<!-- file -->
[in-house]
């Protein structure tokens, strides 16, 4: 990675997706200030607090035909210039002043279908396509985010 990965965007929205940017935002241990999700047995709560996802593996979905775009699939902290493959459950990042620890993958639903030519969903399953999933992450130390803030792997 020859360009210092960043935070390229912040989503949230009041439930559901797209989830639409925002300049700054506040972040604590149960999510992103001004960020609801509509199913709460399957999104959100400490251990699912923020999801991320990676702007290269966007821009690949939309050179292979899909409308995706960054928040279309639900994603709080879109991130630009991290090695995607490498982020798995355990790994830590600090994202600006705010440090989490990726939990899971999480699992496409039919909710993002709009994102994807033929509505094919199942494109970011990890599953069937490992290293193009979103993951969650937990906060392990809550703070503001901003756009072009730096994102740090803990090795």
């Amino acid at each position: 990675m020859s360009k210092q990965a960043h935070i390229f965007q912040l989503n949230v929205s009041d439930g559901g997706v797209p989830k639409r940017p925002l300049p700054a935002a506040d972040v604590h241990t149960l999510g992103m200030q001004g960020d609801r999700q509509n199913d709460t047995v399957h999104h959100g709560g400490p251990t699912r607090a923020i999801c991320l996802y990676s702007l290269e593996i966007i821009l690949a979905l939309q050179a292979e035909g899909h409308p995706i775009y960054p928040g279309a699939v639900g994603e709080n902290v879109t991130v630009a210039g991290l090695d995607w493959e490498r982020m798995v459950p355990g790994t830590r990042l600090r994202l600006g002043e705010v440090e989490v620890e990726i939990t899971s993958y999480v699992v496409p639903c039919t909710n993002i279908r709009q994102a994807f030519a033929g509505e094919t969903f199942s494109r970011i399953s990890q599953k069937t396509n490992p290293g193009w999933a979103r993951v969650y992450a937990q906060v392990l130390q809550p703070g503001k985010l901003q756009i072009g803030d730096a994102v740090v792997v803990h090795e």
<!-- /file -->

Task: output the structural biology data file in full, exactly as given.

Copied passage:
[in-house]
């Protein structure tokens, strides 16, 4: 990675997706200030607090035909210039002043279908396509985010 990965965007929205940017935002241990999700047995709560996802593996979905775009699939902290493959459950990042620890993958639903030519969903399953999933992450130390803030792997 020859360009210092960043935070390229912040989503949230009041439930559901797209989830639409925002300049700054506040972040604590149960999510992103001004960020609801509509199913709460399957999104959100400490251990699912923020999801991320990676702007290269966007821009690949939309050179292979899909409308995706960054928040279309639900994603709080879109991130630009991290090695995607490498982020798995355990790994830590600090994202600006705010440090989490990726939990899971999480699992496409039919909710993002709009994102994807033929509505094919199942494109970011990890599953069937490992290293193009979103993951969650937990906060392990809550703070503001901003756009072009730096994102740090803990090795």
């Amino acid at each position: 990675m020859s360009k210092q990965a960043h935070i390229f965007q912040l989503n949230v929205s009041d439930g559901g997706v797209p989830k639409r940017p925002l300049p700054a935002a506040d972040v604590h241990t149960l999510g992103m200030q001004g960020d609801r999700q509509n199913d709460t047995v399957h999104h959100g709560g400490p251990t699912r607090a923020i999801c991320l996802y990676s702007l290269e593996i966007i821009l690949a979905l939309q050179a292979e035909g899909h409308p995706i775009y960054p928040g279309a699939v639900g994603e709080n902290v879109t991130v630009a210039g991290l090695d995607w493959e490498r982020m798995v459950p355990g790994t830590r990042l600090r994202l600006g002043e705010v440090e989490v620890e990726i939990t899971s993958y999480v699992v496409p639903c039919t909710n993002i279908r709009q994102a994807f030519a033929g509505e094919t969903f199942s494109r970011i399953s990890q599953k069937t396509n490992p290293g193009w999933a979103r993951v969650y992450a937990q906060v392990l130390q809550p703070g503001k985010l901003q756009i072009g803030d730096a994102v740090v792997v803990h090795e």